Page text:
CloudBees, Google App Engine, Red Hat OpenShift, and VMware Cloud Foundry reveal the pleasures and perils of coding on a public cloud platform
Pricing may be the most difficult and challenging issue for both buyers and sellers for years to come. People are already cheesed off at the way Google stopped subsidizing its App Engine. Some users are complaining that their costs doubled or tripled with, irony of ironies, one click of a button. But who can blame Google? While the company has excellent financial engineers, I'm not sure if they can know the fair price for a round trip to the Big Table data store. It probably fluctuates with the rainfall in the northwest, where the hydropower is the cheapest power source for some of Google's newest data centers.
Perhaps I'm overthinking it. Things can go wrong anywhere. Prices will fluctuate. The cloud can be more flexible and automated, thus saving us money on people who will minister to the racks and make sure the data is flowing smoothly. If that Web 3.0 application turns out to be a big hit but the cloud is too expensive, it will still bring in enough revenue to pay for all of the reprogramming required to move the app to a set of in-house servers. If it's one of those Web things where the revenues never scale with the costs, well, the price of experimentation couldn't be lower. That's what clouds are ultimately about: They simplify experimentation and change.
Just choosing a cloud can involve plenty of experimentation. The simplest option is to turn up a raw machine from the Amazon or Rackspace cloud, but these don't offer much of what the cloud marketeers promise. Sure, I pushed the button and started up a new machine in just a few seconds, but then I spent more than a few hours logged in as root installing the JVM and the rest of the stack. Once I finally got a machine configuration I liked, I was so proud of it that I wanted to put a picture of it on the fridge. I made sure to store it away so I could start it up as many times as I like.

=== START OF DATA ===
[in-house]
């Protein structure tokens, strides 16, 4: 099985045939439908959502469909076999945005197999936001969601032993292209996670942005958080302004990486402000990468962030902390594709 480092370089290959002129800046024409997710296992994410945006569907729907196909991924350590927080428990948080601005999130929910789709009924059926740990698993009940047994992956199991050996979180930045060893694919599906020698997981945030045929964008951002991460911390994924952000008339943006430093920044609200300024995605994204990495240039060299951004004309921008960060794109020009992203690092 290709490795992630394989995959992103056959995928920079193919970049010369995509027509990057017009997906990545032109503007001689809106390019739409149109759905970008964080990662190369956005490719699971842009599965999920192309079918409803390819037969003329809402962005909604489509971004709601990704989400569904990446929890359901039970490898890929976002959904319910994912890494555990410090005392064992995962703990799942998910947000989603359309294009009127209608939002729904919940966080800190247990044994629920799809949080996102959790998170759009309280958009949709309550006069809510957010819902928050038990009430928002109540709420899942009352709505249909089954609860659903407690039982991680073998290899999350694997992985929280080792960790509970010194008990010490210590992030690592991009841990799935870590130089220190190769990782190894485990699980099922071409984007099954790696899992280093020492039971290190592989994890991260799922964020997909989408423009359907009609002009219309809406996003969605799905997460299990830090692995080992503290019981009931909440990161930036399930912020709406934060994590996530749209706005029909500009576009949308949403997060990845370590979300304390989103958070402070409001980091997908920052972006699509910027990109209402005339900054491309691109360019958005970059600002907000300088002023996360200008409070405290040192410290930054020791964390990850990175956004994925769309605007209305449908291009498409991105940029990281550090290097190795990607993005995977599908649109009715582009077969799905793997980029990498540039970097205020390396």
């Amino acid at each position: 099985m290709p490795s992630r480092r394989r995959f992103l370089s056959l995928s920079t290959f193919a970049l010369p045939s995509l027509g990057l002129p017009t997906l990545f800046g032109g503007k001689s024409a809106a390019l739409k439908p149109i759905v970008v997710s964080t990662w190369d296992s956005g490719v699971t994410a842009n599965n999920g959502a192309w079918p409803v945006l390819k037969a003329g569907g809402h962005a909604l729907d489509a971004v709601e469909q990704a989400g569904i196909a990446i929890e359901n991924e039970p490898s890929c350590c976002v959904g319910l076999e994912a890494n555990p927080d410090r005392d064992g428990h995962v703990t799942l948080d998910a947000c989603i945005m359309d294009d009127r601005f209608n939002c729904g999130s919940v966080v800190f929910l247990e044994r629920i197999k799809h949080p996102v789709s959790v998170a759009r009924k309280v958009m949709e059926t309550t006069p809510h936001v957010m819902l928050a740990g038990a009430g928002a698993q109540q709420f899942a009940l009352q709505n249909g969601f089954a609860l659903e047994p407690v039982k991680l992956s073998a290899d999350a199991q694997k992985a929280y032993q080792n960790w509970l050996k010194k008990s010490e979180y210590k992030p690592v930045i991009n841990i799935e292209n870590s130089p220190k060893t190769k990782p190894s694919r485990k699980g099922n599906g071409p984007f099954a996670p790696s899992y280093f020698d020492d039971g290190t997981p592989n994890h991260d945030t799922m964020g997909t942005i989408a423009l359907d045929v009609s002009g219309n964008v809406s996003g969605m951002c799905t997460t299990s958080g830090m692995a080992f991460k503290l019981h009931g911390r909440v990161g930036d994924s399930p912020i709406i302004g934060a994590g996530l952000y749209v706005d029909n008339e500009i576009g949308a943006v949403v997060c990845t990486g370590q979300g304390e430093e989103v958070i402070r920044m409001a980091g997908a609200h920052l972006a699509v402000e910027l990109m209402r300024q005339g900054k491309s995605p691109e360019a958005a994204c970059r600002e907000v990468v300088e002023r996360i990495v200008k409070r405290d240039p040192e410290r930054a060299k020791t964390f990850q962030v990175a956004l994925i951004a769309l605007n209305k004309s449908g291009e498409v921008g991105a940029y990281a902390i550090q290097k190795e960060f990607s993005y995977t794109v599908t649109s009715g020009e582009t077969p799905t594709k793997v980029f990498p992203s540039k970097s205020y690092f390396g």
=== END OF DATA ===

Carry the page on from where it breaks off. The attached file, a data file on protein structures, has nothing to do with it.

If you've got the time and the inclination to build up a machine image with the software you like, raw cloud machines can offer you most of what you want from the cloud with few problems of lock-in. Both Amazon and Rackspace make it easy to store an image and hit the replication button again and again. You choose the software and you decide how many machines you want. In theory, there are more machines there whenever you need them. I experimented with spinning up new machines for the daily housekeeping work, and it was nice to spend only 1.5 cents per hour for them. After the work is done, they're gone.
Of course, you've got to do all of the thinking yourself. Do you want 100 machines or 102? Yes, you control your costs but you don't have time to react unless you build more intelligence on top of it.
Java clouds: Google App Engine
There's something warm and comfortable about using Google's App Engine. What began as a fairly radical tool has slowly matured into an asset that's easier to understand and use, if only because the world has adopted many of the ideas.
The basic architectural themes have remained the same. You upload a small kernel of code with your business logic, and App Engine deploys enough instances to satisfy the demand. If you want to store data or synchronize your work between sessions, you have to use Google's proprietary data stores and caching, but everything else feels fairly standard. The first versions of App Engine used Python, but now you can push up Java WAR files filled with JSPs, servlets, and server-side logic. The administration is handled through a separate Web interface. Command-line issues are pretty much relegated to the past.
I think the biggest challenges for programmers will be adjusting to Google's nonrelational data stores. When App Engine first appeared, there weren't so many NoSQL projects around, and the idea of storing collections of name-value pairs was more of a novelty. Anyone approaching App Engine with a bit of experience with NoSQL won't be shocked at all by the simple solution that App Engine forces upon everyone who wants to keep data around. But anyone who still thinks of JOINs and normalized data will need to break from the table-oriented, relational past and adjust to a new way of doing things.
App Engine offers two classes of the data store, so the architect must decide whether to pay for additional power. The basic model makes one data center the master and all others a slave. If the data center fails or starts up a scheduled maintenance, your data can't be stored. You must be ready to live with a "planned read-only period." Many modern Web applications (think Facebook) can easily survive these kind of glitches, but applications requiring banklike levels of availability and consistency will need to look elsewhere.
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